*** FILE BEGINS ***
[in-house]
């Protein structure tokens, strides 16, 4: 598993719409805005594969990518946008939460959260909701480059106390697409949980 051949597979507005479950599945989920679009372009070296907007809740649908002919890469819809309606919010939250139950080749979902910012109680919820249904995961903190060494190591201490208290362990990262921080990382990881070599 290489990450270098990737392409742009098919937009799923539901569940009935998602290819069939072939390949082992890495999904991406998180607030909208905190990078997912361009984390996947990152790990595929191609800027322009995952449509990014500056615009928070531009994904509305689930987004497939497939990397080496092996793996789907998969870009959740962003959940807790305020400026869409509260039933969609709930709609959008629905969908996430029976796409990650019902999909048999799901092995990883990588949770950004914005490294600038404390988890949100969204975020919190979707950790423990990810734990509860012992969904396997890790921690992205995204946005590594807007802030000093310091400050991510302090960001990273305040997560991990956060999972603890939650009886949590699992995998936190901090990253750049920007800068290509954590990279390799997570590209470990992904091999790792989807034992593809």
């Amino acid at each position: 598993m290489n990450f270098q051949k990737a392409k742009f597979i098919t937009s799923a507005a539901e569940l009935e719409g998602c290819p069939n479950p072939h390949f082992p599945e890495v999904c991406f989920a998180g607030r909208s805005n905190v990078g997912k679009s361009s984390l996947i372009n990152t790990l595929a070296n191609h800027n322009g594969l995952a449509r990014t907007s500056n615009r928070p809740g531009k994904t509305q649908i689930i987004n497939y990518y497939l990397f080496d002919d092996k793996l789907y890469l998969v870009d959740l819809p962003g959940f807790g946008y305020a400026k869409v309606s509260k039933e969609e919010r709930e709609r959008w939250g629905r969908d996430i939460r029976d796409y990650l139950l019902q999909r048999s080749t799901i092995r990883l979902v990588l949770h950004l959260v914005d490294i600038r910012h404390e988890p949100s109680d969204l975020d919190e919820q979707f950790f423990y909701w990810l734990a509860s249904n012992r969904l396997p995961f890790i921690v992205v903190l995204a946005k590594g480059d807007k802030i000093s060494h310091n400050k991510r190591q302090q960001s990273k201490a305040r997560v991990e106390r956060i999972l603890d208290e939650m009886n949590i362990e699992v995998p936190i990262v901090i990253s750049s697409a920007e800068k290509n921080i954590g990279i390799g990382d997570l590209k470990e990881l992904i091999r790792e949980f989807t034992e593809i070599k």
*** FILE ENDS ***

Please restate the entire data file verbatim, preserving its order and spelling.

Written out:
[in-house]
């Protein structure tokens, strides 16, 4: 598993719409805005594969990518946008939460959260909701480059106390697409949980 051949597979507005479950599945989920679009372009070296907007809740649908002919890469819809309606919010939250139950080749979902910012109680919820249904995961903190060494190591201490208290362990990262921080990382990881070599 290489990450270098990737392409742009098919937009799923539901569940009935998602290819069939072939390949082992890495999904991406998180607030909208905190990078997912361009984390996947990152790990595929191609800027322009995952449509990014500056615009928070531009994904509305689930987004497939497939990397080496092996793996789907998969870009959740962003959940807790305020400026869409509260039933969609709930709609959008629905969908996430029976796409990650019902999909048999799901092995990883990588949770950004914005490294600038404390988890949100969204975020919190979707950790423990990810734990509860012992969904396997890790921690992205995204946005590594807007802030000093310091400050991510302090960001990273305040997560991990956060999972603890939650009886949590699992995998936190901090990253750049920007800068290509954590990279390799997570590209470990992904091999790792989807034992593809």
């Amino acid at each position: 598993m290489n990450f270098q051949k990737a392409k742009f597979i098919t937009s799923a507005a539901e569940l009935e719409g998602c290819p069939n479950p072939h390949f082992p599945e890495v999904c991406f989920a998180g607030r909208s805005n905190v990078g997912k679009s361009s984390l996947i372009n990152t790990l595929a070296n191609h800027n322009g594969l995952a449509r990014t907007s500056n615009r928070p809740g531009k994904t509305q649908i689930i987004n497939y990518y497939l990397f080496d002919d092996k793996l789907y890469l998969v870009d959740l819809p962003g959940f807790g946008y305020a400026k869409v309606s509260k039933e969609e919010r709930e709609r959008w939250g629905r969908d996430i939460r029976d796409y990650l139950l019902q999909r048999s080749t799901i092995r990883l979902v990588l949770h950004l959260v914005d490294i600038r910012h404390e988890p949100s109680d969204l975020d919190e919820q979707f950790f423990y909701w990810l734990a509860s249904n012992r969904l396997p995961f890790i921690v992205v903190l995204a946005k590594g480059d807007k802030i000093s060494h310091n400050k991510r190591q302090q960001s990273k201490a305040r997560v991990e106390r956060i999972l603890d208290e939650m009886n949590i362990e699992v995998p936190i990262v901090i990253s750049s697409a920007e800068k290509n921080i954590g990279i390799g990382d997570l590209k470990e990881l992904i091999r790792e949980f989807t034992e593809i070599k």